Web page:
7 Positive Displacement Pumps Axial-Flow Impeller Closed Centrifugal Pump Impeller Jet Pump Sprinkle & Trickle Irrigation Lectures Page 117 Merkley & Allen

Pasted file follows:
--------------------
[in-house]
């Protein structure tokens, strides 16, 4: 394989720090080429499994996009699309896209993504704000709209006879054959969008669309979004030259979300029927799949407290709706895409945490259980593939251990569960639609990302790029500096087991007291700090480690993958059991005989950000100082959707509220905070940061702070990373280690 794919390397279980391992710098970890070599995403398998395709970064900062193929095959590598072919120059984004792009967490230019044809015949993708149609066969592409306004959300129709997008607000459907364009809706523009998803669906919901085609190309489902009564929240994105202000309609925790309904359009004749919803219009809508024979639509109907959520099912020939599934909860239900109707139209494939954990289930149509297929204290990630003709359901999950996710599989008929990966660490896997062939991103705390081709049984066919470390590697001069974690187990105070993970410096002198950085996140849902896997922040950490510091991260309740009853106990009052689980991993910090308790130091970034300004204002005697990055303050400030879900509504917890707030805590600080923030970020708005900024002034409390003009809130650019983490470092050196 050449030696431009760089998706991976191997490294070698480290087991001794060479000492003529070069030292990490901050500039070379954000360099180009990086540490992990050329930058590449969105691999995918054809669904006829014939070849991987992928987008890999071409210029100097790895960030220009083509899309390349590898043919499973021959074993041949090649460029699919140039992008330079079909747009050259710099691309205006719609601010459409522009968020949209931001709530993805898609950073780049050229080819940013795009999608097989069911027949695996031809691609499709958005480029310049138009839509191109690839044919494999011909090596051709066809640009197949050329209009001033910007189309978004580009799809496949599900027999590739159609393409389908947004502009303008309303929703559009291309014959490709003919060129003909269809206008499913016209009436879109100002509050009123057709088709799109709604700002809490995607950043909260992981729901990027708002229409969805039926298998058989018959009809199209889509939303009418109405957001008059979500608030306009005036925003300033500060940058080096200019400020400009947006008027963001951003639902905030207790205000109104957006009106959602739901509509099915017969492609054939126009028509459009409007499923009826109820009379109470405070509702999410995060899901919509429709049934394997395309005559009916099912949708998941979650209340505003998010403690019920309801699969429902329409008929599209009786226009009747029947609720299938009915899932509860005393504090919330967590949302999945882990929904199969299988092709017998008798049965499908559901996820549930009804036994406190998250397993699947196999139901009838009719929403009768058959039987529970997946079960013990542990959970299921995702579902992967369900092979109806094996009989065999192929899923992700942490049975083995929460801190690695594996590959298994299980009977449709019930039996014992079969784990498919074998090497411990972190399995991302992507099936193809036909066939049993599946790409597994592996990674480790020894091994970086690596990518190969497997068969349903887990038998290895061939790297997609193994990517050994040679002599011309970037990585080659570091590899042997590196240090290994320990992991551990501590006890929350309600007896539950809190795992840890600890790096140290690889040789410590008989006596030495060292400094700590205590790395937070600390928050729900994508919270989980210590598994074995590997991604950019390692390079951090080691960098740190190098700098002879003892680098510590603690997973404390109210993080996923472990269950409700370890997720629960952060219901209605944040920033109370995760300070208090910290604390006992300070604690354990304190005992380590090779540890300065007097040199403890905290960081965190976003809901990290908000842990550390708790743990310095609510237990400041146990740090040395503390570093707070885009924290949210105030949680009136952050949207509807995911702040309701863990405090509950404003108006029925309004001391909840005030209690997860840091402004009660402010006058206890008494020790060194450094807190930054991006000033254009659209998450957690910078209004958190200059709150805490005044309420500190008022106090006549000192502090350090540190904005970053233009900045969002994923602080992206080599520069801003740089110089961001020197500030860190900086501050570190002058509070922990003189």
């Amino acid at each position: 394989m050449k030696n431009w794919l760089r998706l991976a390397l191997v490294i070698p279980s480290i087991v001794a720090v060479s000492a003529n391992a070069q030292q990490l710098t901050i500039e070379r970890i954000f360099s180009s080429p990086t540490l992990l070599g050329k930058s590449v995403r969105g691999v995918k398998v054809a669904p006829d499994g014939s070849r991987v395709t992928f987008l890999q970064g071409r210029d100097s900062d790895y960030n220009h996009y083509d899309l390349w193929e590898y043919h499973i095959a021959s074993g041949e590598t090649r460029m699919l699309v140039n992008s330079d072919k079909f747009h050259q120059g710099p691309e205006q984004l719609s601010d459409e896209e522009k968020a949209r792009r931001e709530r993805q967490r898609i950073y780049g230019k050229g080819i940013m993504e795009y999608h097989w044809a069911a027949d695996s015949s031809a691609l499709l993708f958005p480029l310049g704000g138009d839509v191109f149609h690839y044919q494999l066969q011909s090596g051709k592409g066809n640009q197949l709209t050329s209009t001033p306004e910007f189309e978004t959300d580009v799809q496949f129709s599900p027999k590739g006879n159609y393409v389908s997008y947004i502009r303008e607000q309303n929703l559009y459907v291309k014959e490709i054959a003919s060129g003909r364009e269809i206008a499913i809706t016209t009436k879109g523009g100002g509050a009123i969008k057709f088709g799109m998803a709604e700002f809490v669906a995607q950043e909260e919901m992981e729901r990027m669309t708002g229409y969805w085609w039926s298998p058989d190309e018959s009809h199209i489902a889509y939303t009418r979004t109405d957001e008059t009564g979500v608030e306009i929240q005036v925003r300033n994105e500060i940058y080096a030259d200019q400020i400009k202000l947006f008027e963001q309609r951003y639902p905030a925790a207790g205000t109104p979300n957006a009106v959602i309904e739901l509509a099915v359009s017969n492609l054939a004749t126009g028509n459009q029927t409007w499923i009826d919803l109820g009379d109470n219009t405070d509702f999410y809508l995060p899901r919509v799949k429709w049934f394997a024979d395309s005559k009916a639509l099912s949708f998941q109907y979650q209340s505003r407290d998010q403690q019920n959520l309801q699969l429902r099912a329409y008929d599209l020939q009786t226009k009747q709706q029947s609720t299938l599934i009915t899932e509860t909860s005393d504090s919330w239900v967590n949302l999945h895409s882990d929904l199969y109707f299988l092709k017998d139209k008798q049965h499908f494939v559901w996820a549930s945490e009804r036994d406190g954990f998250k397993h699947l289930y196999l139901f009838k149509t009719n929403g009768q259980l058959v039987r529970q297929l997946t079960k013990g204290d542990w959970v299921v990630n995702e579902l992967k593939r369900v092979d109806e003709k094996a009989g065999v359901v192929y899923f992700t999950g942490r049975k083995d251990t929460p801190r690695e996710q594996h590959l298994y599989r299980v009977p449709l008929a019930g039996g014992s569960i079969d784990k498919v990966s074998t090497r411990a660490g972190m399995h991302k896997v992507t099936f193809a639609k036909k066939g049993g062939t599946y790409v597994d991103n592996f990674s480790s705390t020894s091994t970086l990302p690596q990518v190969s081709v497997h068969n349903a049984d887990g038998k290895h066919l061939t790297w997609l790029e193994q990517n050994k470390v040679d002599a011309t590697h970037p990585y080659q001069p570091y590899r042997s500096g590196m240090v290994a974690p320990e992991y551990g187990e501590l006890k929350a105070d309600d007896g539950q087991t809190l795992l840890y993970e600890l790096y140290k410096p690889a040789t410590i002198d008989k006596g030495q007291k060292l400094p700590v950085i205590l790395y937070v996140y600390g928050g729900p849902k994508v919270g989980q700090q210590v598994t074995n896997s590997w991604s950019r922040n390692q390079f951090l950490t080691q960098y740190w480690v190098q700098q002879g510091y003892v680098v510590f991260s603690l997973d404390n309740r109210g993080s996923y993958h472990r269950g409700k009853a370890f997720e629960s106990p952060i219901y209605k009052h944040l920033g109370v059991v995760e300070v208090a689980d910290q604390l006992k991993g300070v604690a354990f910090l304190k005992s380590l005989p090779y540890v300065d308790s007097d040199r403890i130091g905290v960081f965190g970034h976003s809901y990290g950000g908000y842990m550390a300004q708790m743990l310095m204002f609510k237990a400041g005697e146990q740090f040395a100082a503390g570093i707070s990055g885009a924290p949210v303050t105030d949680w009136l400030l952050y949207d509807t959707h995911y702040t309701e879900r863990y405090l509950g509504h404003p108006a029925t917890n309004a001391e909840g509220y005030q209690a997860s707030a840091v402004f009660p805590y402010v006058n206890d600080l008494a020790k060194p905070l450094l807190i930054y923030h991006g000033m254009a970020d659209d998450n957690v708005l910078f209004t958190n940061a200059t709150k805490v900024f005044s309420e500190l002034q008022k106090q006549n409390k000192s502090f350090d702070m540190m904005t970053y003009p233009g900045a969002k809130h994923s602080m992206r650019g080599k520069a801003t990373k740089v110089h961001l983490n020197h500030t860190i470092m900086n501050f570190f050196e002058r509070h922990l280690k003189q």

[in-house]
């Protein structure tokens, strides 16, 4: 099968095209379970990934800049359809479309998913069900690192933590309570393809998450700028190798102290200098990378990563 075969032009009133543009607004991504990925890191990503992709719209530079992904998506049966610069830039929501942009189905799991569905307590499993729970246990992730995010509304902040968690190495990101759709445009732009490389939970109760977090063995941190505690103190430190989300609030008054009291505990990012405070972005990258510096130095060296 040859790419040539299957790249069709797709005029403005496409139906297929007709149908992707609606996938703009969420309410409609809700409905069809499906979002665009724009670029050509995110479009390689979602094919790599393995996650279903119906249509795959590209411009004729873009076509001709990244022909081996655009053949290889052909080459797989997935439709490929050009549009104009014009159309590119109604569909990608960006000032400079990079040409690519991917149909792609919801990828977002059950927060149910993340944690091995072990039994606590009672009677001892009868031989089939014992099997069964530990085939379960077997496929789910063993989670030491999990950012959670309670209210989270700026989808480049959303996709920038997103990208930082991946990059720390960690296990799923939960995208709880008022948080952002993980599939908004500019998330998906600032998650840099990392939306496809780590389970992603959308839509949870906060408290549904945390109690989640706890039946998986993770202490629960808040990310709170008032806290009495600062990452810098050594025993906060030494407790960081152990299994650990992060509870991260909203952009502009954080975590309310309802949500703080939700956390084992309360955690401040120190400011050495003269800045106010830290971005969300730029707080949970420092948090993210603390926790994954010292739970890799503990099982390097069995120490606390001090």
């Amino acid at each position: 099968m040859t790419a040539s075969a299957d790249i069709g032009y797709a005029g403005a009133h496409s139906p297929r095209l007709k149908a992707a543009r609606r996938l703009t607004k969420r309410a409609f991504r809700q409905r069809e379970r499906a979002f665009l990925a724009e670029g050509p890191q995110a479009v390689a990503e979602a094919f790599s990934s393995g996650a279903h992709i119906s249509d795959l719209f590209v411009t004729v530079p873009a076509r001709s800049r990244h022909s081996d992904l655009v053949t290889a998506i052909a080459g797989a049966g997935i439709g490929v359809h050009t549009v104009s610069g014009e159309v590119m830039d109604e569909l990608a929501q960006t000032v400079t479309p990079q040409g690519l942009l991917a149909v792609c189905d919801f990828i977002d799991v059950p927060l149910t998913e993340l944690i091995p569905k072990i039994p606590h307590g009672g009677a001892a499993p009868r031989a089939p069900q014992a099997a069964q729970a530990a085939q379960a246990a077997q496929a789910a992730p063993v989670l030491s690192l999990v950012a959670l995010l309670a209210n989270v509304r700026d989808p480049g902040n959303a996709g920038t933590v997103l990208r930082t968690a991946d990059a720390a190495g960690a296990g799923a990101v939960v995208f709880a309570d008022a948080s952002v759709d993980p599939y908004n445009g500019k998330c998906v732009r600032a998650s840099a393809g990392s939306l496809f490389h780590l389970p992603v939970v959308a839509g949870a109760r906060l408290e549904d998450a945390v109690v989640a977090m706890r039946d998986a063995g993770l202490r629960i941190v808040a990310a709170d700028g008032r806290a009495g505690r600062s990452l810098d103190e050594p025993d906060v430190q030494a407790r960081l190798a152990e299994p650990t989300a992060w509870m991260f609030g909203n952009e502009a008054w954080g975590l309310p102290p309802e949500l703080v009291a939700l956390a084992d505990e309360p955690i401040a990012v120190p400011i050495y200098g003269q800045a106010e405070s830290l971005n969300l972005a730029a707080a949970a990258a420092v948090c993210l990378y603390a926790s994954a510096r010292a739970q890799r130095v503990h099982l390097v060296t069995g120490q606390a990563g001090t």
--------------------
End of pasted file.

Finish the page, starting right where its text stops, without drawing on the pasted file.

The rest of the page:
8 But, with positive displacement pumps, the required pumping energy is a linear function of the pressure Positive displacement pumps can be used with thick, viscous liquids. They are not commonly used in irrigation and drainage, except for the injection of chemicals into pipes and for sprayers Piston-type pumps can develop high heads at low flow rates Air injection, or jet pumps are typically used in some types of well drilling operations. The air bubbles effectively reduce the liquid density and this assists in bringing the drillings up out of the well. Needs a large capacity air compressor. Homologous pumps are geometrically similar pumps, but of different sizes II. Centrifugal Pumps 1. Volute Case This is the most common type of irrigation and drainage pump (excluding deep well pumps). Produce relatively high flow rates at low pressures.. Diffuser (Turbine) The most common type for deep wells. Designed to lift water to high heads, typically using multiple identical stages in series, stacked up on top of each other. 3. Mixed Flow Uses a combination of centrifugal and axial flow action. For high capacity at low heads. 4. Axial Flow Water flows along the axis of impeller rotation, like a boat propeller. Appropriate for high discharge under very low lift (head). An example is the pumping plant on the west side of the Great Salt Lake. 5. Regenerative The characteristics of these pumps are those of a combination of centrifugal and rotary, or gear, pumps. Shut-off head is well-defined, but efficiency is relatively low. Not used in irrigation and drainage. In general, larger pumps have higher maximum efficiencies (they are more expensive, and more effort is given toward making them more efficient) Impellers can be open, semi-open, or closed. Open impellers are usually better at passing solids in the pumped liquid, but they are not as strong as closed impellers Double suction inlet pumps take water in from both sides and can operate without axial thrust Merkley & Allen Page 118 Sprinkle & Trickle Irrigation Lectures